Arnold Kling  

A Stanford Course Where A Means A

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A Means A, a bit more fleshed ... Liberating the New Commanding ...

Artificial Intelligence, to be taught in the fall by Sebastian Thrun and Peter Norvig. Although you will not get a Stanford certificate, the course promises a certificate that shows how you would have done on Stanford's grading curve.

Thanks to Alex Tabarrok for the pointer. Note also that Eli Dourado spotted this earlier, here.

I have a technical question about this course and the Khan Academy. Where do they get the tools to create a video in which you see writing on a blackboard, with a synch to audio? I would love to try that out. In the past, I have typed up outlines and attached audio files, but that is not nearly as engaging.

Also, Tim Worstall claims that the University of London already uses this sort of model. Commenters also pointed out that the College Board does some of this with its CLEP testing program. While I applaud these efforts, it seems to me closer to the AP model of "teach to the test" than to what I suggested, which is "test to what you teach," which I explain a bit more in the post where I sketched out A Means A. My claim is that we need flexible and adaptable courses. A system where the test is given and everyone has to teach to it will lack that adaptability. Still, there is much to be said for it. I am a fan of the AP program.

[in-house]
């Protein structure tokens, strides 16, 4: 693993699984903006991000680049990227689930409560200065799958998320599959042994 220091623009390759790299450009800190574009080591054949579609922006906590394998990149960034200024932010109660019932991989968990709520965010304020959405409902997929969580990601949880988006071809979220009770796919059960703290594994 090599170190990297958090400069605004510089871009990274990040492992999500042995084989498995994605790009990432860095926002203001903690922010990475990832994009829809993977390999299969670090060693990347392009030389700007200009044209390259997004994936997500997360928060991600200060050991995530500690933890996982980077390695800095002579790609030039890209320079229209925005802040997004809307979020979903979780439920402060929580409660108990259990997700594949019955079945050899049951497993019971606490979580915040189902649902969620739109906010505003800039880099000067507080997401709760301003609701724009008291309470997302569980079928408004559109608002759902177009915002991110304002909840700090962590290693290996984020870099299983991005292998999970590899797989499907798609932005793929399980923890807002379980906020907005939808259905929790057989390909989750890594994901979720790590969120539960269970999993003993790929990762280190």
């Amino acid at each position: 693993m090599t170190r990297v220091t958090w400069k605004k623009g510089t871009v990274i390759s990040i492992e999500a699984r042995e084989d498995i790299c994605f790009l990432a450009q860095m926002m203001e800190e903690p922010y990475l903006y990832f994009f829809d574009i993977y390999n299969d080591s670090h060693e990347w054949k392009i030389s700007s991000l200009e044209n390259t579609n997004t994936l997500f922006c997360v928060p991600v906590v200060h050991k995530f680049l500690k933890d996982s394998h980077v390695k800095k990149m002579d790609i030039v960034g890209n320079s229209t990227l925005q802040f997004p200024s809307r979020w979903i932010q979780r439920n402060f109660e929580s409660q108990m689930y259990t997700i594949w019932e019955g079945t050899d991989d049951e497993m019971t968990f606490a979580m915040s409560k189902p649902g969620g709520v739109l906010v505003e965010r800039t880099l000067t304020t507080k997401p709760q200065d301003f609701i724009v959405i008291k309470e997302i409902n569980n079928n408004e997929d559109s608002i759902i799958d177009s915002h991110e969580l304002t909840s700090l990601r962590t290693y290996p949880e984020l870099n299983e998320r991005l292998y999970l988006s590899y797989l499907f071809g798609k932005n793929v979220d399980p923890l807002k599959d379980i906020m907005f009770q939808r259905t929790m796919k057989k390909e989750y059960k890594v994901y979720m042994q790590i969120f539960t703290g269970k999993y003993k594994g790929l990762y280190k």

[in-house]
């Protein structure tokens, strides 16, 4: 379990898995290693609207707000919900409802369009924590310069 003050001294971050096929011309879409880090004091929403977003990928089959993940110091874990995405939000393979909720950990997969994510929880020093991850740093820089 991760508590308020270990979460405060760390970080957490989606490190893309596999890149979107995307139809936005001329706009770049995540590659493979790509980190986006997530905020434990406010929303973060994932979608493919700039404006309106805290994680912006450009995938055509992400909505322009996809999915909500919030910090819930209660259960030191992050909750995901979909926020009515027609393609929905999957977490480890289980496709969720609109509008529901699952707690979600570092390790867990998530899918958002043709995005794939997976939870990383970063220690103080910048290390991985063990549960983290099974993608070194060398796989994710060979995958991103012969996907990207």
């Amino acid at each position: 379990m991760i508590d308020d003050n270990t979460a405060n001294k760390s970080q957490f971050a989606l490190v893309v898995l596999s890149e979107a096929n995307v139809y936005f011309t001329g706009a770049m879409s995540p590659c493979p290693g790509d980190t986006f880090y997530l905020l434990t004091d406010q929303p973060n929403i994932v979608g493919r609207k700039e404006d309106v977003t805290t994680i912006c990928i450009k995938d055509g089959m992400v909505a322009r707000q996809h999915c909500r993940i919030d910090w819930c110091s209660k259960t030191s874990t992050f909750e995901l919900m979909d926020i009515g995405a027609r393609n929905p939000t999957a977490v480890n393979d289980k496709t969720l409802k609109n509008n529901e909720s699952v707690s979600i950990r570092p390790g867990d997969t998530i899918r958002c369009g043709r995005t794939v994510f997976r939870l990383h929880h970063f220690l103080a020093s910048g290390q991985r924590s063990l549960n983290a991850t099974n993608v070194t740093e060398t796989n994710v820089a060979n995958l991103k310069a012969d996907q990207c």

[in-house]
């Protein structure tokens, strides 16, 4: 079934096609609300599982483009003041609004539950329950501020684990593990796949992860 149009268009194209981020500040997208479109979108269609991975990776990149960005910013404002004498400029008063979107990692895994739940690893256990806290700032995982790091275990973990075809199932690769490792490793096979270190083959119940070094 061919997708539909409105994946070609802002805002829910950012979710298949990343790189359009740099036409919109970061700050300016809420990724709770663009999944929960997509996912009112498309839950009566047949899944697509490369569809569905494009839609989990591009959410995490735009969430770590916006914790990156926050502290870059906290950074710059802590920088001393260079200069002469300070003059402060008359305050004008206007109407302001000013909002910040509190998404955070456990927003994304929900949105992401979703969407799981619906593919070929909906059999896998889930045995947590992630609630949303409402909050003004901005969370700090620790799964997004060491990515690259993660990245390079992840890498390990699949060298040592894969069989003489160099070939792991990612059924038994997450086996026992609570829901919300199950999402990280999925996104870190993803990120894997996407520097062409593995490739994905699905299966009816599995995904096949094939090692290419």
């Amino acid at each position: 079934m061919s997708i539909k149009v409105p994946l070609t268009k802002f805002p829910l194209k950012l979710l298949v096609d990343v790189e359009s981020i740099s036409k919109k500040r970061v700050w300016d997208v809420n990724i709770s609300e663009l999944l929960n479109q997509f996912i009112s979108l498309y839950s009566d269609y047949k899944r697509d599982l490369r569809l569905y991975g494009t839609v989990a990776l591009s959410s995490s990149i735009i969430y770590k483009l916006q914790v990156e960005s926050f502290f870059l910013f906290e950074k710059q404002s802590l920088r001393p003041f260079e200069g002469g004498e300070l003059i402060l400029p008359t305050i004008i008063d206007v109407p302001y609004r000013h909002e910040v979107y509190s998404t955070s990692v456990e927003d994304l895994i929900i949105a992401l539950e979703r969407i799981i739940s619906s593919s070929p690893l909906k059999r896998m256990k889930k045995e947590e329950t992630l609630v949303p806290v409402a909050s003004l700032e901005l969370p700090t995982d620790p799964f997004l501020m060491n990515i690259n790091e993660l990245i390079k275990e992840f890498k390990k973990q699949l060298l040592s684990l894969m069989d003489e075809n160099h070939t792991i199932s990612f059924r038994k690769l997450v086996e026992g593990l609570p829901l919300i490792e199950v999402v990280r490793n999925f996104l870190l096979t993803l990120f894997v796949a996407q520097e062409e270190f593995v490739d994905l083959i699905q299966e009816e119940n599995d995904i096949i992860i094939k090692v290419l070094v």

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COMMENTS (8 to date)
ChrisJ writes:

Tools used by the Khan academy:

"Camtasia Recorder ($200) + SmoothDraw3(Free) + a Wacom Bamboo Tablet ($80) on a PC. I used to use ScreenVideoRecorder($20) and Microsoft Paint (Free)."

http://www.khanacademy.org/frequently-asked-questions#equipment

Damien writes:

http://www.npr.org/templates/story/story.php?storyId=121978193

Camtasia + Smoothdraw + graphics tablet

Ironman writes:

Khan uses Microsoft Paint with screen recording software. See more here.

Jonathan Bechtel writes:

I think he uses Camtasia for his screencasts. I believe I read that somewhere, although I'm not sure where.

Anyways, here's the link to the program: Camtasia Studios

DCordeiro writes:

Stanford also has a very successful and accredited online high school.

http://epgy.stanford.edu/ohs

I'm talking to the administration about whether they will accept transfer credit for successful participation in this Stanford University AI course.

One of the many benefits of OHS is that it allows younger students to take a subset of Stanford courses in areas where they are more advanced.

Other unique attributes of the school include an international student body and a great sequence of core courses.

Lectures use a combination of video, VOIP and whiteboarding just like we do in global corporations. All of these lectures are recorded allowing a student to efficiently go back and review any course content.

Tom Myers writes:

It's on the FAQ, at http://www.khanacademy.org/about/faq where he says "I use Camtasia Recorder ($200) + SmoothDraw3(Free) + a Wacom Bamboo Tablet ($80) on a PC. I used to use ScreenVideoRecorder($20) and Microsoft Paint (Free). "

Noah Yetter writes:
...it seems to me closer to the AP model of "teach to the test" than to what I suggested, which is "test to what you teach,"...
These are equivalent. Ponder the long run equilibrium and you will understand why.
Matt McKnight writes:

CamStudio 2.0 is another free option on Windows if you don't want to spring for Camtasia.

http://camstudio.org/

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